http://download.windowsupdate.com/d/msdownload/update/software/updt/2016/09/windows6.1-kb3172605-x64_2bb9bc55f347eee34b1454b50c436eb6fd9301fc.msu

    KB3020369:
    32 bit
    https://www.microsoft.com/en-us/download/details.aspx?id=46827
    64 bit
    https://www.microsoft.com/en-us/download/details.aspx?id=46817

    4. After restarting your computer, wait about 10 minutes until Windows Update completes its tasks. Do not use the computer for any other purpose during this wait period.

    5. Start Windows Update. It will take only a few minutes (unless, of course it has been many months since the last update) to come up with a list and download the updates you select. The process is quite normal as it always was from this point onward.

    If updates have not been presented to you in less than 30 minutes, then you have a bigger problem. Likely Windows Update needs to be “reset.”

    This is a bit technical, but if you can follow, It will work for you. For this to work, you must follow exactly as this describes.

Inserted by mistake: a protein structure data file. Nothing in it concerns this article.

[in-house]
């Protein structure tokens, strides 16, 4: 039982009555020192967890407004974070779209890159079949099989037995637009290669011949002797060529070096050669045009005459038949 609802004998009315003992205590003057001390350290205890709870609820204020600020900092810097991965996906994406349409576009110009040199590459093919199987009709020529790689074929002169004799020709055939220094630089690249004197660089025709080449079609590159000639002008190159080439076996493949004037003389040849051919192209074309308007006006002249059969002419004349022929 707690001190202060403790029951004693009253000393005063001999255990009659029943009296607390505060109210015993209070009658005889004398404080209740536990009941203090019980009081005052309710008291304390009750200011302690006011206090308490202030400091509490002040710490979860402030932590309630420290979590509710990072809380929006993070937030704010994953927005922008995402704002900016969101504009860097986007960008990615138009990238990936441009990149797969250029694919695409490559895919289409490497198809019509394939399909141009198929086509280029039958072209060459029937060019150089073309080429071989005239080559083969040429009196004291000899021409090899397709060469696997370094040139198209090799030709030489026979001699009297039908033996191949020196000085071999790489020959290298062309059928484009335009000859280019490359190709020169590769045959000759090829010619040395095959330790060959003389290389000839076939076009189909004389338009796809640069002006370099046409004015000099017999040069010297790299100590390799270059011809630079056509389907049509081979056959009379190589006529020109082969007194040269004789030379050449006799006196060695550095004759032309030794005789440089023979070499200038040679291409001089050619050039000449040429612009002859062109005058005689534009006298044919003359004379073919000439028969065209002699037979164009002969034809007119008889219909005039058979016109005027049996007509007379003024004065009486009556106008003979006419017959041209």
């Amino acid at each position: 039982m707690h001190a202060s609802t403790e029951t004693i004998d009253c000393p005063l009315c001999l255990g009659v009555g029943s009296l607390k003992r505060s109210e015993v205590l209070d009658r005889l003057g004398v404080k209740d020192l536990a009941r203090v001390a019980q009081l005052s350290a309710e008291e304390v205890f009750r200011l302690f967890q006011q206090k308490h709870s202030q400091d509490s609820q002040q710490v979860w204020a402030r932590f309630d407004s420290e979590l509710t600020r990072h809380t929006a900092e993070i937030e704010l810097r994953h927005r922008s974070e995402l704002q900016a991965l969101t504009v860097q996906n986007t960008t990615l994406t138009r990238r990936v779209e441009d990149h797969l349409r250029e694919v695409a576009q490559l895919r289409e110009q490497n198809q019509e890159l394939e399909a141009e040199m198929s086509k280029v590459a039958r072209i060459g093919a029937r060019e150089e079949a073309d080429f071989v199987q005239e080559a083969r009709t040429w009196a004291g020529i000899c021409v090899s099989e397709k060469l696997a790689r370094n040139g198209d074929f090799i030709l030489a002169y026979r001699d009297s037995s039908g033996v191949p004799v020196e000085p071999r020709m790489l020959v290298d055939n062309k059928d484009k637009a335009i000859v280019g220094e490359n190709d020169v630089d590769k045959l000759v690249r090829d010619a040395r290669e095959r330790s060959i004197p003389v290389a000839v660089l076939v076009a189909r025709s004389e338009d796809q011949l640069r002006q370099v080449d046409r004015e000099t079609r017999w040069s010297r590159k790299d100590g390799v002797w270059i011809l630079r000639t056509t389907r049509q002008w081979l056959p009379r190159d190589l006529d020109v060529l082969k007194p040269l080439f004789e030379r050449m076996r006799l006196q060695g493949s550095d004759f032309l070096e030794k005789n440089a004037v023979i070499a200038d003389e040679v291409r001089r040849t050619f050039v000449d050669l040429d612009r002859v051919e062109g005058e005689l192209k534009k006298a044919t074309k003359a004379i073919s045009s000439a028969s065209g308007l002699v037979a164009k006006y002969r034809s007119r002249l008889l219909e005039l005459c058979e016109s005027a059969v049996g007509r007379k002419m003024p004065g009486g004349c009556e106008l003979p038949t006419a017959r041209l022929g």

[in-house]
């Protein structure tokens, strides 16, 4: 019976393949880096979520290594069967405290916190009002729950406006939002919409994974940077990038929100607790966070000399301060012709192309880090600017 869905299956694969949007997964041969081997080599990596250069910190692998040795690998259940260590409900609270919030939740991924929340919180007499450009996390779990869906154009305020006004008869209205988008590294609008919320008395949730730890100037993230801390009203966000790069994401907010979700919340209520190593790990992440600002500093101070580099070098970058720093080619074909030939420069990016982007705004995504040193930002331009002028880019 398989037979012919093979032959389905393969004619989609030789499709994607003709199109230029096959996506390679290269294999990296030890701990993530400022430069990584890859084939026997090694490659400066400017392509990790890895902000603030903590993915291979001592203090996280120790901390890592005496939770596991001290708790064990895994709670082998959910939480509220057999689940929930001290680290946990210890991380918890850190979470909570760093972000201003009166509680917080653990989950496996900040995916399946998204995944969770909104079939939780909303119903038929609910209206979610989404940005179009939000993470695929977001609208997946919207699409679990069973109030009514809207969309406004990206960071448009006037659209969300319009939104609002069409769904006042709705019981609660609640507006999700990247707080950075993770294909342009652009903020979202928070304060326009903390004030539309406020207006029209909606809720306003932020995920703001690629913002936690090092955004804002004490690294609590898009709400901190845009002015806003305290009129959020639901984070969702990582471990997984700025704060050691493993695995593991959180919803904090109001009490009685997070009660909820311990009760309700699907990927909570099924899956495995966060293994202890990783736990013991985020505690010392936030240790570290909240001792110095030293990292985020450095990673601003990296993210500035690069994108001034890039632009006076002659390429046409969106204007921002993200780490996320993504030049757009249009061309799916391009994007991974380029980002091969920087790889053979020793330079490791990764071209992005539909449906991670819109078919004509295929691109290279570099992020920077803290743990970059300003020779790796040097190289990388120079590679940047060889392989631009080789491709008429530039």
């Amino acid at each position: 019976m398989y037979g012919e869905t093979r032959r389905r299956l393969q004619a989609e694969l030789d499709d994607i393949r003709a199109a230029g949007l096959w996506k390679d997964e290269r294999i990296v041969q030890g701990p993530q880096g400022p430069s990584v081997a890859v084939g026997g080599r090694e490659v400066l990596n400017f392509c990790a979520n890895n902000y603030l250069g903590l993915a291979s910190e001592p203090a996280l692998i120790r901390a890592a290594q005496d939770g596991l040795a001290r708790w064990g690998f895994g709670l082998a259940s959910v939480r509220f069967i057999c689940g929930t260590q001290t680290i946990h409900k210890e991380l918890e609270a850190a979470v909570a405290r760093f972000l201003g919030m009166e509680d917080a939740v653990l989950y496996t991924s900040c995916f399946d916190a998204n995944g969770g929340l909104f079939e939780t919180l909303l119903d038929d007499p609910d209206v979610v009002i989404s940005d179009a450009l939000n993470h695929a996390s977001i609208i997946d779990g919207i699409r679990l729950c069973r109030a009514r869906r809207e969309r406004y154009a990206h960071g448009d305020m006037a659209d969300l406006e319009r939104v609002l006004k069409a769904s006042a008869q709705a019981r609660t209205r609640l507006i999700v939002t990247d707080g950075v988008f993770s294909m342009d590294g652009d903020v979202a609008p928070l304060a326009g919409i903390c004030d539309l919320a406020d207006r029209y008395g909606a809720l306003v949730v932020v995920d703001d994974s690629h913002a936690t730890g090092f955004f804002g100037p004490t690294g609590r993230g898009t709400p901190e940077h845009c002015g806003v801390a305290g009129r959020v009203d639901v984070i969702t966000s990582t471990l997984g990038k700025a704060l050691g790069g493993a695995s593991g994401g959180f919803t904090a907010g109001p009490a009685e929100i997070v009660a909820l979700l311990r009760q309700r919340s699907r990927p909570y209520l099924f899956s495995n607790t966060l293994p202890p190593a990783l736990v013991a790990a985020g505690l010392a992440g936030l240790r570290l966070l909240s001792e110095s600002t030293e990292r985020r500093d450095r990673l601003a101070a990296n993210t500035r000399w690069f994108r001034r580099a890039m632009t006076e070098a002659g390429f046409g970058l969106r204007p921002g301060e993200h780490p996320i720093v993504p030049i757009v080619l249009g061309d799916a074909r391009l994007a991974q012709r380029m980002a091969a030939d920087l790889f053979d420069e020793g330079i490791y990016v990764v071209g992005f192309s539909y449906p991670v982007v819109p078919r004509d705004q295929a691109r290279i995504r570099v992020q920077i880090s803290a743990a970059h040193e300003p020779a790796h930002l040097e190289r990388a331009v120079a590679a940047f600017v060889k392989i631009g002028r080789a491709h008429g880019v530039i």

At this point, Windows update is still running in the background. You need to stop it. Click the Start globe (bottom left), type servicesinto the text box that pops up, Click on Services. Find Windows Update in the alphabetic list of services, right-click (left-click if your mouse is set for left-handers) and choose Stop. Close the window

    Now, you are going to reset Windows Update components:

    Start, All Programs, Accessories, Right-click on Command prompt, Choose Run as administrator, Y. Type the following in the black box:

    Tip: Instead of typing each line, you can select the text in each line in the list by high-lighting it, right-click, choose Copy from the pop-up menu. In the black window, Right-click anywhere, choose Paste from the pop-up menu, Enter.

    net stop wuauserv
    net stop cryptSvc
    net stop bits
    net stop msiserver
    ren C:\Windows\SoftwareDistribution SoftwareDistribution.old
    ren C:\Windows\System32\catroot2 catroot2.old
    net start wuauserv
    net start cryptSvc
    net start bits
    net start msiserver
    Exit

    If steps 5 or 6 do not allow the operation, go back and click on the Start globe and type servicesinto the text box. Click on Services in the list that pops up. In the window that then pops up (its alphabetic), find Windows Update. Right-click on it (left-click if your mouse is set for left-handers) and choose Stop. It may have re-started itself.